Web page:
Great picks, although I have to admit I did not love Middlesex. Thanks for the ideas. About your comment on my blog, I didn't realize she was saying we can't continue TT. It's sounding like maybe it was a business decision...

This is the first list of TT13 books in which I have not read one single book. Congratulations.

I linked to you from 13 things 23

Can't say that I've read any of those books.

Fantastic list! Isn't literature wonderful? Those who don't understand literature's importance think it's just words on a page, but we know it's so much more than that. It has the power to change lives.

I loved Middlesex, a student's parents gave it to me a few years ago. I read To The Lighthouse and Woman Warrior this past fall and they are equally great.
Thanks for visiting my TT.

Oooh! Books! I'm going to hunt down "Woman Warrior" and "By Grand Central Station..." this weekend! Thanks for sharing; and for stopping by to visit me! I'll be back to check out more of your recs...

Ooohh... I added a bunch of these to my To read list. Thanks!

I have never read any of those, but I love to read. I should take time to read some of them.

Thanks for visiting my TT. I agree the Rosie, O.J, and the "Donald" should have been on my list too. (In fact, all the "View" ladies)

Great list for a T13 Swan Song... or is it?(swan song I mean. It is absolutely a great list)

Thanks for stopping by my final T13; 13 Thursday Thirteen Logos I made and used during the last 30 weeks.

I have only read the Eggers book (which I loved).Looking forward to picking a few more of these up for my vacation reading. Thanks for the great TT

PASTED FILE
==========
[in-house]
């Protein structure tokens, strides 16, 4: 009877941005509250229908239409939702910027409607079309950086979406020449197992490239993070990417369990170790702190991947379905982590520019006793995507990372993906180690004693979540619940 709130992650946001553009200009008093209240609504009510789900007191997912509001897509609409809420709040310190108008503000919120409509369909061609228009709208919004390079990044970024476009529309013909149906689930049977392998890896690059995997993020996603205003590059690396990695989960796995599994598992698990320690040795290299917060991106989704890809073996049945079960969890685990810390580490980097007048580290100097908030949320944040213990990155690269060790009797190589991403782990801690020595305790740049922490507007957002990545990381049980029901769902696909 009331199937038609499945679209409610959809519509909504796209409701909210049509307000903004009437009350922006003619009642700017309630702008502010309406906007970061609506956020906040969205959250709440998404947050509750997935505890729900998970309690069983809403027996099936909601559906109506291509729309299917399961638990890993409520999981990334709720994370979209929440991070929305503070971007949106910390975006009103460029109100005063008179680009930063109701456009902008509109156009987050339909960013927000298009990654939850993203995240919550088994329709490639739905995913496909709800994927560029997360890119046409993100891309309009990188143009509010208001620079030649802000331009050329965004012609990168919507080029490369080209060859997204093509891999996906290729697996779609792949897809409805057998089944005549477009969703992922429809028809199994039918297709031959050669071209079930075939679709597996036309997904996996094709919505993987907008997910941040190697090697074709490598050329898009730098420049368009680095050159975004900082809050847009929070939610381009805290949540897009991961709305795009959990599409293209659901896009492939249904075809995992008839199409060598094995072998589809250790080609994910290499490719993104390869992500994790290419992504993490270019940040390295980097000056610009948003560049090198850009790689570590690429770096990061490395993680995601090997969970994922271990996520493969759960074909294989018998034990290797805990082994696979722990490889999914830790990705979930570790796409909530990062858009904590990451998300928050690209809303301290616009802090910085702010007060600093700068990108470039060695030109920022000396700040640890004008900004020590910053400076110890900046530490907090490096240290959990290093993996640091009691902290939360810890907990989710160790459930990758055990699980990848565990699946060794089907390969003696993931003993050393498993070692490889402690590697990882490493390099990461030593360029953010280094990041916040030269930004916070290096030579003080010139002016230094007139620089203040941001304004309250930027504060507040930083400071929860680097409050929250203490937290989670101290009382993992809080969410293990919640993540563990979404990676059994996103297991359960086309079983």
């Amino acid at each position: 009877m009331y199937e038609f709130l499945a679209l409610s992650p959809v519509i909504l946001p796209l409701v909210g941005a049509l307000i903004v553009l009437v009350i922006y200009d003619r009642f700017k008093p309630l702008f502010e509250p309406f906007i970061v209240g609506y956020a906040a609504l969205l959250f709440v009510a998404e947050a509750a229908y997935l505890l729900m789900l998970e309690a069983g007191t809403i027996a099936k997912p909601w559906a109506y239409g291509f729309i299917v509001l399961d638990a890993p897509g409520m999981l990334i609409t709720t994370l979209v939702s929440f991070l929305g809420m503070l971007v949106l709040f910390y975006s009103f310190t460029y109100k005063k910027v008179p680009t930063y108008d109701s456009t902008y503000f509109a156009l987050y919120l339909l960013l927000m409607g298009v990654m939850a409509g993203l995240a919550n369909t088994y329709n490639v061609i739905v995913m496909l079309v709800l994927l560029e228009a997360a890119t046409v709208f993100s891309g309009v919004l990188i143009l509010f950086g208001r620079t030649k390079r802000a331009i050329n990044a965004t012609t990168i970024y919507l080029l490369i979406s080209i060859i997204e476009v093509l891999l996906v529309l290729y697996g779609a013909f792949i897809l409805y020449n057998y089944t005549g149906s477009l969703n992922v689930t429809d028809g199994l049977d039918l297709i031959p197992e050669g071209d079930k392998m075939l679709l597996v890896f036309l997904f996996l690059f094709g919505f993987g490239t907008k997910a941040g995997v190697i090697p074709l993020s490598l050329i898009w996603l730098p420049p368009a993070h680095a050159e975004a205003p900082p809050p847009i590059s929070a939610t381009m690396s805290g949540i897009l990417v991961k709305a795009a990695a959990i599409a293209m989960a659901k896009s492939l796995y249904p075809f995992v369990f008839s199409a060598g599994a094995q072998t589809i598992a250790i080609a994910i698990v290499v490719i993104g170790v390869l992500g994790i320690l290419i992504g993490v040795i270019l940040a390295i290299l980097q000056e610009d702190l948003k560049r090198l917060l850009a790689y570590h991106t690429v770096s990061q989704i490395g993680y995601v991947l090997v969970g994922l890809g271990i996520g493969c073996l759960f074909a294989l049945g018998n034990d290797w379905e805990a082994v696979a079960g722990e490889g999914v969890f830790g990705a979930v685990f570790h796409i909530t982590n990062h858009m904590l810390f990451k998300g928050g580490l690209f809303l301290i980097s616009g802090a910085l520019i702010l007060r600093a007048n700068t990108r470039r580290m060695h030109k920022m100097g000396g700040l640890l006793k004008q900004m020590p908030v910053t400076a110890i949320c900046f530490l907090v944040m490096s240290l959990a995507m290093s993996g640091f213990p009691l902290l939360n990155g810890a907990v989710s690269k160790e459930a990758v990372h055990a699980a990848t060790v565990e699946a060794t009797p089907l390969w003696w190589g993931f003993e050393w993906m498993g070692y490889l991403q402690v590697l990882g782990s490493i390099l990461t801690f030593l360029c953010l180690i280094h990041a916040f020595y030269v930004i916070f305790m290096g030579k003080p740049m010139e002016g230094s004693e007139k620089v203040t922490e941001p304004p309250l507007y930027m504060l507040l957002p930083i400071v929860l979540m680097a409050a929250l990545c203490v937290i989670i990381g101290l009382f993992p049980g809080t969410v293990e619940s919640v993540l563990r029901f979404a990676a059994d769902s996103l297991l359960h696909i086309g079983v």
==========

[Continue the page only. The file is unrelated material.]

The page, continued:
great list! i've read heartbreaking work of staggering genius, it's wonderful! middlesex is sitting in my bookshelf waiting for me!! thanks for stopping by! happy tt!

Happy final TT! I'm glad you stopped by West of Mars and hope you'll do so in the future; you've got a neat list of books here, none of which I'm familiar with. I'll have to fix that!

I don't know all of those, so I'll check them out. Thanks for the tips!
I hope TT will continue, so we don't have to stop. Thank you for stopping by my TT; if you have time come back to give it a try!

Great list! Thanks for visiting my TT :o)

I really liked Middlesex. I'll have to check some of the others out too. Thanks for visiting my blog.

Happy final TT. It was fun while it lasted...

This is a furry good list! Mommakitty said it reminded her of some books she still wanted to read.

Thanks fer visiting us on this last TT :(

P.S. - we likes yer blog title. We lives in the "Chicken Capitol of the World" (Petaluma, California, USA)

I think I read the book from Salman Rushdie. of course I know most of the authors, but the books have been translated so the titles are not corresponding.

Thursday Thirteen has come to an end.
I have enjoyed my visits here and consider us friends.
Thank you for sharing your thirteens with me.
The comments you left me filled me with glee.
It is hard to believe it is really true.
I am trying very hard to not be blue.
Happy TT'ing!
*^_^
(=':'=)
(")_ (")Š
Raggedy